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Ladders Help Eels Get Upstream

Volunteers Take Eels Upstream

Eel ladder at Crum Elbow

Volunteers and employees work on the eel ladder on Crum Elbow Creek in NY.

In 2012, the Hudson River Research Reserve, in partnership with the Hudson River Estuary Program and National Audubon’s TogetherGreen program, installed three low-cost “eel ladders” at key dams on tributaries to the Hudson River. Ladders can help eels get to crucial upstream habitats where they will mature. In this new low-cost design, eels climb up a tube filled with netting, and land in a holding bucket. The bucket is checked twice a week by local volunteers and community members, and the eels are released upstream of the dam.

All American eels are born in the Atlantic Ocean near Puerto Rico, in an area called the Sargasso Sea. They migrate over 1,000 miles to enter estuaries like the Hudson River, seeking freshwater habitats where they will mature. Many dams significantly limit the number of eels that can get around them and access crucial upstream habitats.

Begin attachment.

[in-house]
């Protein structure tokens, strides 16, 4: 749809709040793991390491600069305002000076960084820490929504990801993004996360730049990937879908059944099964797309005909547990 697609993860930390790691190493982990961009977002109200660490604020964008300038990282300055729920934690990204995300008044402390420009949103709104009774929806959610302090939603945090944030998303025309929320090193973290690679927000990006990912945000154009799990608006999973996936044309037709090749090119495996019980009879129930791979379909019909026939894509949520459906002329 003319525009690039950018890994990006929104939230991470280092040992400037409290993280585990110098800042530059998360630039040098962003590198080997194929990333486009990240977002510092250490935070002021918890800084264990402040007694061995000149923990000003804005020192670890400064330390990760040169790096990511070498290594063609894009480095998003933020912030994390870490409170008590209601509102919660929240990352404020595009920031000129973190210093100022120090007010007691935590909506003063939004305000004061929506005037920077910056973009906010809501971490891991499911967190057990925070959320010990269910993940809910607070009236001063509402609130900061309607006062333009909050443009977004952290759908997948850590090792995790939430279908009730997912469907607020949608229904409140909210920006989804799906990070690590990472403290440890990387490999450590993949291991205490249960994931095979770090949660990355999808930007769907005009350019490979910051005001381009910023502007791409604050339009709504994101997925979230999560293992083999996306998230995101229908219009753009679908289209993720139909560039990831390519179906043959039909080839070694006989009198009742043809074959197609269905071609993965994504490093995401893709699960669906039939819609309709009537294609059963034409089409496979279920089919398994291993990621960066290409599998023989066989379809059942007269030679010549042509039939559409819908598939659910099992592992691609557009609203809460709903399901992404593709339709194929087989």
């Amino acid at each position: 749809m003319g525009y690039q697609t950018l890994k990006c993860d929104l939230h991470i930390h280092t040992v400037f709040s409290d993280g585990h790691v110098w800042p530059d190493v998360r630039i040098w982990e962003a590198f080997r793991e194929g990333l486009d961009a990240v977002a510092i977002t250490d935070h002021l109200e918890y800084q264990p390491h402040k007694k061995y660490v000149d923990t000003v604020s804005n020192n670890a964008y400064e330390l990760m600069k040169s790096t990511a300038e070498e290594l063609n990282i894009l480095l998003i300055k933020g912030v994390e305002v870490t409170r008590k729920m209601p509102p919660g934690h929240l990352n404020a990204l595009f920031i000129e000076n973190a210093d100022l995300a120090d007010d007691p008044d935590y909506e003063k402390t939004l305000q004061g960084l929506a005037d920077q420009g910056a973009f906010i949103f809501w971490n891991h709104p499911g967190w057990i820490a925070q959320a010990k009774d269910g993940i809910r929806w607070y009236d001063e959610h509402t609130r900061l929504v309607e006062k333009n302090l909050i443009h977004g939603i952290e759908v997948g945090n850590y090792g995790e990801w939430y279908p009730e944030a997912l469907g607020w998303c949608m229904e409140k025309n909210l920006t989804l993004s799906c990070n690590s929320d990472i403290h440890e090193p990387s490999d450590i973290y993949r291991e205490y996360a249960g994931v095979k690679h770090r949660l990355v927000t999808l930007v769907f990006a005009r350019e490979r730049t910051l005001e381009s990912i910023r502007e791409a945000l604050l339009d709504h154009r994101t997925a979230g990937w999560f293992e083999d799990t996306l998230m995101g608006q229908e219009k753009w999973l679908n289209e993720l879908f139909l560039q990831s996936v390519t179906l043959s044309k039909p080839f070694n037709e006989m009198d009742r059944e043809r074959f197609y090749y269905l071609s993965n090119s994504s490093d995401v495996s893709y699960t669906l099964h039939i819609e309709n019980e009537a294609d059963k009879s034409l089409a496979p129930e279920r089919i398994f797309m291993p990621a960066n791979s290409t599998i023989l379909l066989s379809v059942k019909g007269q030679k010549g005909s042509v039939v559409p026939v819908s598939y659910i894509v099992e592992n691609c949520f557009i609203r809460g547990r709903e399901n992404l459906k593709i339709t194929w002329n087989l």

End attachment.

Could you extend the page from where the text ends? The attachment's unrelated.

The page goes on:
The American eel is an important species ecologically, economically and culturally, but in recent decades there have been declines in their population. Currently the US Fish and Wildlife Service is considering listing the American eel as a threatened species, with the final decision expected to be announced later this year. Dams can act as barriers to eel migration upstream, a key part of their life cycle.

The three sample streams are Furnace Brook in Cortlandt, Westchester County, Crum Elbow Creek in Hyde Park, Dutchess County, and the Saw Kill in Annandale-on-Hudson, Dutchess County. As we’re nearing the end of the eel ladder season, volunteers have caught almost 400 eels and released them upstream of barriers to migration. We hope to expand to additional sites in the next few years.

For more information, visit the Hudson River Eel Project website and Like us on Facebook

Hudson River National Estuarine Research Reserve

New York State Department of Environmental Conservation
NOAA National Estuarine Research Reserve System

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